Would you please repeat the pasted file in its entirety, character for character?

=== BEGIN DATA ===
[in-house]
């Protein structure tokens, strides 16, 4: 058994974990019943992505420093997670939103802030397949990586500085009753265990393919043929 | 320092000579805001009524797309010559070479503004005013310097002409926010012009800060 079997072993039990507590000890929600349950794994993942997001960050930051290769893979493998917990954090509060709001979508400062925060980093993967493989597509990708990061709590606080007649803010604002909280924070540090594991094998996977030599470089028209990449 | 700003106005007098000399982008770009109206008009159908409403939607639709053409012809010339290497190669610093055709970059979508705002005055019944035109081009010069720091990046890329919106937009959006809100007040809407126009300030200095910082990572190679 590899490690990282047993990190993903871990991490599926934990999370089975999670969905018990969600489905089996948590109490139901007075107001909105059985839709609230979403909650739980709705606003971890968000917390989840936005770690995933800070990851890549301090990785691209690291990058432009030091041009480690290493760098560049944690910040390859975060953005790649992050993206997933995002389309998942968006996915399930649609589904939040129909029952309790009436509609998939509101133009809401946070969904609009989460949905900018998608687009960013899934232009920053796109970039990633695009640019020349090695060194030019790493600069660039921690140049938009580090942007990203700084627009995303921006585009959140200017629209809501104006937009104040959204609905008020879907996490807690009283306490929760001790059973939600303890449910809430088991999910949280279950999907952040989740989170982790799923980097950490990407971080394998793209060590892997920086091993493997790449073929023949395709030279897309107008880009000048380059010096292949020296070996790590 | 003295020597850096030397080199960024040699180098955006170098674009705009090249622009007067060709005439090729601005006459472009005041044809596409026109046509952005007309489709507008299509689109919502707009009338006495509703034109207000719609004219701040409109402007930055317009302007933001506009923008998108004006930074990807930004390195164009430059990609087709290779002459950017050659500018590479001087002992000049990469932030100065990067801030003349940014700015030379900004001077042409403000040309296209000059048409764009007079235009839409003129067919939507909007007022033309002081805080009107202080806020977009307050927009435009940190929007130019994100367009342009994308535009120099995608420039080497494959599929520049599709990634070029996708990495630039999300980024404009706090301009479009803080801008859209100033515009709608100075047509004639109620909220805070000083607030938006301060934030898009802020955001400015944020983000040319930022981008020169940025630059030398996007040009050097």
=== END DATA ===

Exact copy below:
[in-house]
């Protein structure tokens, strides 16, 4: 058994974990019943992505420093997670939103802030397949990586500085009753265990393919043929 | 320092000579805001009524797309010559070479503004005013310097002409926010012009800060 079997072993039990507590000890929600349950794994993942997001960050930051290769893979493998917990954090509060709001979508400062925060980093993967493989597509990708990061709590606080007649803010604002909280924070540090594991094998996977030599470089028209990449 | 700003106005007098000399982008770009109206008009159908409403939607639709053409012809010339290497190669610093055709970059979508705002005055019944035109081009010069720091990046890329919106937009959006809100007040809407126009300030200095910082990572190679 590899490690990282047993990190993903871990991490599926934990999370089975999670969905018990969600489905089996948590109490139901007075107001909105059985839709609230979403909650739980709705606003971890968000917390989840936005770690995933800070990851890549301090990785691209690291990058432009030091041009480690290493760098560049944690910040390859975060953005790649992050993206997933995002389309998942968006996915399930649609589904939040129909029952309790009436509609998939509101133009809401946070969904609009989460949905900018998608687009960013899934232009920053796109970039990633695009640019020349090695060194030019790493600069660039921690140049938009580090942007990203700084627009995303921006585009959140200017629209809501104006937009104040959204609905008020879907996490807690009283306490929760001790059973939600303890449910809430088991999910949280279950999907952040989740989170982790799923980097950490990407971080394998793209060590892997920086091993493997790449073929023949395709030279897309107008880009000048380059010096292949020296070996790590 | 003295020597850096030397080199960024040699180098955006170098674009705009090249622009007067060709005439090729601005006459472009005041044809596409026109046509952005007309489709507008299509689109919502707009009338006495509703034109207000719609004219701040409109402007930055317009302007933001506009923008998108004006930074990807930004390195164009430059990609087709290779002459950017050659500018590479001087002992000049990469932030100065990067801030003349940014700015030379900004001077042409403000040309296209000059048409764009007079235009839409003129067919939507909007007022033309002081805080009107202080806020977009307050927009435009940190929007130019994100367009342009994308535009120099995608420039080497494959599929520049599709990634070029996708990495630039999300980024404009706090301009479009803080801008859209100033515009709608100075047509004639109620909220805070000083607030938006301060934030898009802020955001400015944020983000040319930022981008020169940025630059030398996007040009050097």